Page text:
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season two

Episode 20: Conspiracy or Countercoup?

Piero de’ Medici narrowly escaped death or abduction. But did everything happen as Piero and his son Lorenzo said? And just how will the Party of the Hill survive when they apparently bet everything on one scheme? 

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season two

Episode 19: Hill Versus Plain

Piero de’ Medici seems to be enjoying a smooth transition to power, but soon enough a rival political party takes shape on the high ground just across the river from the Palazzo de’ Medici. When legal measures fail to dislodge the Medici, the so-called “Party of the Hill” proves itself more than willing to resort to more drastic measures. Meanwhile we get a better look at Piero, the math professor of the Renaissance, and his wife Lucrezia, wife/mother/patron/businesswoman/writer.

The Palazzo Pitti, which was built by banker-politician Luca Pitti to rival the Palazzo de’ Medici which lied just across the River Arno. Since the palace sat on high ground, it inspired the name given to Luca’s anti-Medici political party, the Party of the Hill. Today, it houses the largest museum complex in Florence. Source: Ed Webster.
A portrait of Luca Pitti, date and painter unknown. Source: Kursk State Art Gallery, Kursk Oblast, Russian Federation.
A portrait of Lucrezia de’ Medici, née Tornabuoni, by Domenico Ghirlandaio (c. 1475). Source: National Gallery of Art, Washington DC.
A bust of Piero de’ Medici at the Bargello in Florence. Source: Yair Haklai.

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season two

Episode 15: Preemptive Strike

As soon as he inherits his father’s place as head of the rich, international Medici Bank, Cosimo gets a target on his back in a Florence where politics are increasingly molded by the sponsorship of the rich and not by the guilds. The minute he steps on the public arena, not only is Cosimo’s political career is in danger, but his very life. 

Posthumous portrait of Cosimo de’ Medici by Bronzino (c. 1567). Source: La Galleria degli Uffizi, Florence.
Another posthumous portrait of Cosimo (c. 1519) by Jacopo Pontormo. Source: La Galleria degli Uffizi, Florence.
Posthumous portrait of Contessina de’ Bardi de’ Medici (c. 1567) by Bronzino. Pitti Palace, Florence.
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season two

Episode 14: Renaissance, The New

This first century BCE Roman fresco from the villa of Publius Fannius Synistor in Boscoreale in modern-day Naples, which demonstrates a partial use of vanishing point, a technique that would not be perfected until the Renaissance. Source: Metropolitan Museum of Art.
Giotto’s Crucifix (c. 1290-1300). Note the realistic details such as Jesus’ facial expression and the wound in his side. Source: The Tempio Malatestiano in Rimini, Italy.
Masaccio, The Expulsion (c. 1426-1428). Note the fig leaves added to the version on the left, before they were removed with the 20th century restoration shown on the right. Source: Santa Maria del Carmine, Florence.
Donatello’s David (c. 1440s?), the first freestanding nude sculpture made in Europe since antiquity. Source: Patrick A. Rodgers, the Bargello, Florence.
The Monastery of Batalha in the Central Region of Portugal. Source: Waugsberg.
The dome of Santa Maria del Fiore, erected by Filippo Brunelleschi. It remains the largest brick dome in the world.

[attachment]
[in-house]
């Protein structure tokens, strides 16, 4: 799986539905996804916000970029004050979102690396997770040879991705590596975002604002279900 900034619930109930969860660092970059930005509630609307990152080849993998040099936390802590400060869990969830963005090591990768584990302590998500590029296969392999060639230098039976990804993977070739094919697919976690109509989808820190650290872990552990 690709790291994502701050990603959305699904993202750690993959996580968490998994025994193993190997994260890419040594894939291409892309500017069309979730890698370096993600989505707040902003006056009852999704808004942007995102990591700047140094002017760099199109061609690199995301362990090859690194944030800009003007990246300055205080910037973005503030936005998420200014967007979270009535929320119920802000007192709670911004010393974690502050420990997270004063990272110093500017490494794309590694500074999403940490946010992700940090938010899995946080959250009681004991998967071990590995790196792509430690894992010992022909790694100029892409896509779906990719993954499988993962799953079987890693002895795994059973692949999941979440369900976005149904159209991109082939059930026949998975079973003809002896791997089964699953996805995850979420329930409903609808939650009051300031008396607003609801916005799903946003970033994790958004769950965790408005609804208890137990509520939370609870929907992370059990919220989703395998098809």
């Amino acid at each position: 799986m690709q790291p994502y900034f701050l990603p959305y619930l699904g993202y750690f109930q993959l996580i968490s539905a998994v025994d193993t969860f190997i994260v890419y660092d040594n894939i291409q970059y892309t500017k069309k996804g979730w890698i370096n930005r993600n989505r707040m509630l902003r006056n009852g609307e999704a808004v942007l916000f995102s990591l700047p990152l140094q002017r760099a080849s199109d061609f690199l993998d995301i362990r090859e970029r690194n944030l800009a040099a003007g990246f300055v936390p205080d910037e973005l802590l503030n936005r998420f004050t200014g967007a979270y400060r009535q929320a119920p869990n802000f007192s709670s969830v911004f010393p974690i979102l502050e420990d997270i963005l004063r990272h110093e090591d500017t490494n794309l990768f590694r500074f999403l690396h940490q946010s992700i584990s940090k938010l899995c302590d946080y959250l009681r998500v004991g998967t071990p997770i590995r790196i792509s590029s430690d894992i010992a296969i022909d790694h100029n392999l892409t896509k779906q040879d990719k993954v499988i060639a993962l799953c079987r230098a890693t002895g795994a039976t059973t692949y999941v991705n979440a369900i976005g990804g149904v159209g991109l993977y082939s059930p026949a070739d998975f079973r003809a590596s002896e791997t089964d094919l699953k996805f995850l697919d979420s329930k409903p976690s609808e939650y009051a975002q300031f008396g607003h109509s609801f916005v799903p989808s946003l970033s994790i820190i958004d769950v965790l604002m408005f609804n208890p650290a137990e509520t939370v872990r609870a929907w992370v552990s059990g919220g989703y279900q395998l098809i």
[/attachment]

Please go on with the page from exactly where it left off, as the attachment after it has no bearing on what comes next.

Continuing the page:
An image from I Modi (1524).

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season two

Episode 13: Renaissance, The Old

Raphael, The School of Athens, ca. 1510. It is a fresco that lies in the Vatican’s Apostolic Palace.
A representation of the standard medieval western European representation of Perseus, from an astrological and occult guidebook, the Heidelberger Schicksalsbuch (1491), currently kept in the rare books collection of the University of Heidelberg. Note how Perseus is wielding an Arabic-style scimitar.
Altichiero de Zevio’s sketch portrait of Petrarch, c. 1375.
Anonymous portrait of Giovanni Pico della Mirandola.
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season one

Episode 12: The Founder of the Dynasty

Portrait of Giovanni di Bicci de’ Medici (c. 1563) by Cristofano dell’Altissimo. Source: Palazzo-medici.it.

We close out Season 1, “The Early Medici”, with a look at the life and death of Giovanni di Bicci de’ Medici, whose descendants would become the branch of the family we usually mean when we talk about the Medici. Not only is he the first prominent member of the family, however, he also founded the dynasty in the sense that he started the tradition of sponsoring forward-thinking artists, writers, and architects and in how his apparent reluctance to be a public figure actually inspired a formula for political success that would carry his descendants to greater heights than even his more ambitious forebears could have imagined. 

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Categories
season one

Episode 10: The Duke’s Wife and God’s Banker

A miniature depicting Valentina Visconti, Duchesse d’Orléans, with the symbols of Milan and the Visconti family, from a copy of Cicero’s De natura deorum, c. 1400. Source: anne-marie.eu.

Around the dawn of the fifteenth century, two developments unfolded that would sooner or later change the future of the Medici family forever. In one, Valentina Visconti enters a miserable marriage with a French royal. In the other, Giovanni de Bicci de’ Medici takes advantage of Europe being split between two and even three rival popes by (allegedly!) bankrolling the church career of a former soldier who hobnobbed with pirates and robbers that eventually sees him become Pope.

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